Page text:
Article In Brief
In an observational study, breastfeeding appeared to be safe for infants of mothers with epilepsy who took antiepileptic drugs. The babies appeared to have minimal exposure to the drugs and normal neurodevelopmental outcomes.
A new large-scale, prospective cohort study provides supporting evidence to encourage breastfeeding by mothers who receive antiepileptic drug (AED) therapy.
AED concentrations in the infants' blood samples were significantly lower than the levels in maternal blood, as reported by the results of the Maternal Outcomes and Neurodevelopmental Effects of Antiepileptic Drugs (MONEAD) study published online December 30, 2019 in JAMA Neurology.
Although it is known that a significant part of AED exposure occurs during pregnancy, the study authors noted that for most of these medications, the amount of exposure in infants via breastfeeding was unclear. Prior studies found no adverse neurodevelopmental effects in infants who were breastfed while their mothers were taking AEDs, according to the children's IQ scores at age 3. But until the MONEAD study, there had been limited data on exposure through breast milk.
“In general, breastfeeding by women who are on antiepileptic drugs has often been discouraged because of the lack of information, which can lead to overamplified fear by physicians and families,” the senior study author Page B. Pennell, MD, FAES, vice chair of academic affairs in neurology at Harvard Medical School, told Neurology Today.
Whether AEDs could pose harm to infants is “a reasonable question” for researchers, physicians, and patients to ask because “breastfeeding is a choice.” More data on safety would be comforting in making that choice, said Dr. Pennell, who is also director of research for the division of epilepsy at Brigham and Women's Hospital.
The study authors indicated that “the American Academy of Pediatrics recommends breastfeeding as the sole nutrition for the first six months of life, given the multiple benefits to both the child and mother. Benefits for children who are breastfed include a reduced risk of severe lower respiratory tract infections, atopic dermatitis, asthma, acute otitis media, nonspecific gastroenteritis, obesity, type 1 and 2 diabetes, childhood leukemia, sudden child death syndrome, and necrotizing enterocolitis, as well as possible positive cognitive effects.”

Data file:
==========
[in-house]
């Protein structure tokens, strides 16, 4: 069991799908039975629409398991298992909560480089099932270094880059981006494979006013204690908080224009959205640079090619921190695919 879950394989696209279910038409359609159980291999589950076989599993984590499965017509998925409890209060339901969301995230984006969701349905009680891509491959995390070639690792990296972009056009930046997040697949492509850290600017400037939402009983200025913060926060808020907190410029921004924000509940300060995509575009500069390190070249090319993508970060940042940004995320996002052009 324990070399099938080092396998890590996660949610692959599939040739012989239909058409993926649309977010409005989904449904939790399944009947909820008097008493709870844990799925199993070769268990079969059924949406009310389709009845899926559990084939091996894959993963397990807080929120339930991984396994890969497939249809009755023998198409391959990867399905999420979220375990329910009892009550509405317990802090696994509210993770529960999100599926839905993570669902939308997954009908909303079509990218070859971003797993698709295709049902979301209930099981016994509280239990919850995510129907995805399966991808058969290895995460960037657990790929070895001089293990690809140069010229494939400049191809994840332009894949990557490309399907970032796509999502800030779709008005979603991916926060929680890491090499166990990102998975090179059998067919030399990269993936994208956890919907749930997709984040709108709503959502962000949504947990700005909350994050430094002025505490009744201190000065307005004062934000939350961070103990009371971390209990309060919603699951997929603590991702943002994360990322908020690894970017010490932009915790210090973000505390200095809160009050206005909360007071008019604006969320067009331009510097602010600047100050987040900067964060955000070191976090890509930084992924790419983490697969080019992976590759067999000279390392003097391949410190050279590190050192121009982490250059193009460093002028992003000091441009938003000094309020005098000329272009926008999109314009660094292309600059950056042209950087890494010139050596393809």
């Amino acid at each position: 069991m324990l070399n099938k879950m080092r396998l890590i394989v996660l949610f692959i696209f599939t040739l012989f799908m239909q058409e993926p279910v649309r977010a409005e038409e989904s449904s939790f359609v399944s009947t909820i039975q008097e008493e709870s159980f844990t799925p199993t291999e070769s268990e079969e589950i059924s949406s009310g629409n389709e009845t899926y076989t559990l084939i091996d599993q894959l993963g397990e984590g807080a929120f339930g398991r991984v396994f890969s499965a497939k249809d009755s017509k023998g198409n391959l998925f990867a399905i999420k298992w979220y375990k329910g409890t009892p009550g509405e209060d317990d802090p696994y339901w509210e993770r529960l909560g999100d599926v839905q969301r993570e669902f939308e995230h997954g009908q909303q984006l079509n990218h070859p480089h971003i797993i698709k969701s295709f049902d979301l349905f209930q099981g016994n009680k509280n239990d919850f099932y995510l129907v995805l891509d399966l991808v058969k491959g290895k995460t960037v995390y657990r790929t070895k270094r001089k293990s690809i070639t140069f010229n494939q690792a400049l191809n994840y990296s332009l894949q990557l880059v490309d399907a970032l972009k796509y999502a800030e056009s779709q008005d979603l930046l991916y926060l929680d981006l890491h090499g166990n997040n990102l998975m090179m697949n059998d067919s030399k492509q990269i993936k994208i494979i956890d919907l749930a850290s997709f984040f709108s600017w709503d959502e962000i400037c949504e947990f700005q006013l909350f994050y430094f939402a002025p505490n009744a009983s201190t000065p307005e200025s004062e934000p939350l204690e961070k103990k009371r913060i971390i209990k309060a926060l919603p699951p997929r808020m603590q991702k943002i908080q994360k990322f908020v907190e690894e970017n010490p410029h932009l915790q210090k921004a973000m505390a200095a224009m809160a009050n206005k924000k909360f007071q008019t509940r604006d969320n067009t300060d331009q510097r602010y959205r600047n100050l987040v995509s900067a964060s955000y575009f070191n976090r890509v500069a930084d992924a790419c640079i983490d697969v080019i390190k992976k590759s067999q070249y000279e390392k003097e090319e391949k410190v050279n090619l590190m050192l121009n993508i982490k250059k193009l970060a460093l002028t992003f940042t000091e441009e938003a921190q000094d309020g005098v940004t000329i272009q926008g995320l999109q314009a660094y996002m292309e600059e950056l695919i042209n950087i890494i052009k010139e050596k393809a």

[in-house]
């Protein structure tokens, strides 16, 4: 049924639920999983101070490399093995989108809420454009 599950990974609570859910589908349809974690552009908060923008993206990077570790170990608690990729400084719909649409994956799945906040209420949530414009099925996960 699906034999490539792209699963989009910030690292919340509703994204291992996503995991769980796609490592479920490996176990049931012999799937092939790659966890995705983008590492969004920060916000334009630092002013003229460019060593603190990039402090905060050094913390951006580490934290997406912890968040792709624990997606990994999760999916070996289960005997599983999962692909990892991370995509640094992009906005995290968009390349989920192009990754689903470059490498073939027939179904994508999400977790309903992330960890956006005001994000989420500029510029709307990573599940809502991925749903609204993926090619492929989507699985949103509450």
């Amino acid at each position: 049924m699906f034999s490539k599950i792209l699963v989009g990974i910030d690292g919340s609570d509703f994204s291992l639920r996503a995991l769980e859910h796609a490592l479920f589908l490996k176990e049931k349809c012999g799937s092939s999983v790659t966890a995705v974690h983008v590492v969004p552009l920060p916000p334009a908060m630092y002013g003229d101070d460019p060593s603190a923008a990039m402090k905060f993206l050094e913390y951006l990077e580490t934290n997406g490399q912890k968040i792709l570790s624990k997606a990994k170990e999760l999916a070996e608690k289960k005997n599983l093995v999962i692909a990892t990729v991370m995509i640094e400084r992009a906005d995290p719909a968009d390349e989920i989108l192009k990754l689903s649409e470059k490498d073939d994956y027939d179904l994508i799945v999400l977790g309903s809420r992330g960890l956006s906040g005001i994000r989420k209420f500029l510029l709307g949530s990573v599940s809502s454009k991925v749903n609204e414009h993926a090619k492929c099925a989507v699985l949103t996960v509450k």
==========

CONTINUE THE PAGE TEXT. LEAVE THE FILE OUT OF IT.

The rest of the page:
Study Design, Findings
In the study, researchers measured drug concentrations to estimate overall medication exposure and account for pharmacokinetic processes—drug absorption, distribution, metabolism, and elimination, said Angela K. Birnbaum, PhD, FAES, the study's corresponding author and professor and director of graduate studies in experimental and clinical pharmacology at the University of Minnesota's College of Pharmacy.
“The reliability of the drug concentrations was verified through the use of validated drug assays, quality control samples, and rerunning of patient samples on subsequent runs,” Dr. Birnbaum told Neurology Today.
The observational investigation enrolled a total of 351 pregnant women (from 865 screened and 503 eligible individuals) across 20 US sites, along with their 345 infants. Enrollment was restricted to women with epilepsy who were 14 to 45 years old, had pregnancies of less than 20 weeks' gestation, and whose IQ scores measured more than 70 points.
Breastfeeding occurred in 222 (64.3 percent) of the 345 infants. Researchers followed the mothers through pregnancy and for nine postpartum months. Their infants were enrolled in the study at birth.
Data collection for this analysis spanned from December 2012 to October 2016, and it resulted in 164 matching infant-mother concentration pairs from 138 infants. Neurodevelopmental follow-up is being conducted in children until 6 years of age.
During the same visit, five to 20 weeks after birth, infants and mothers underwent blood sample collection. Researchers quantified the percentage of infant-to-mother concentration of AEDs.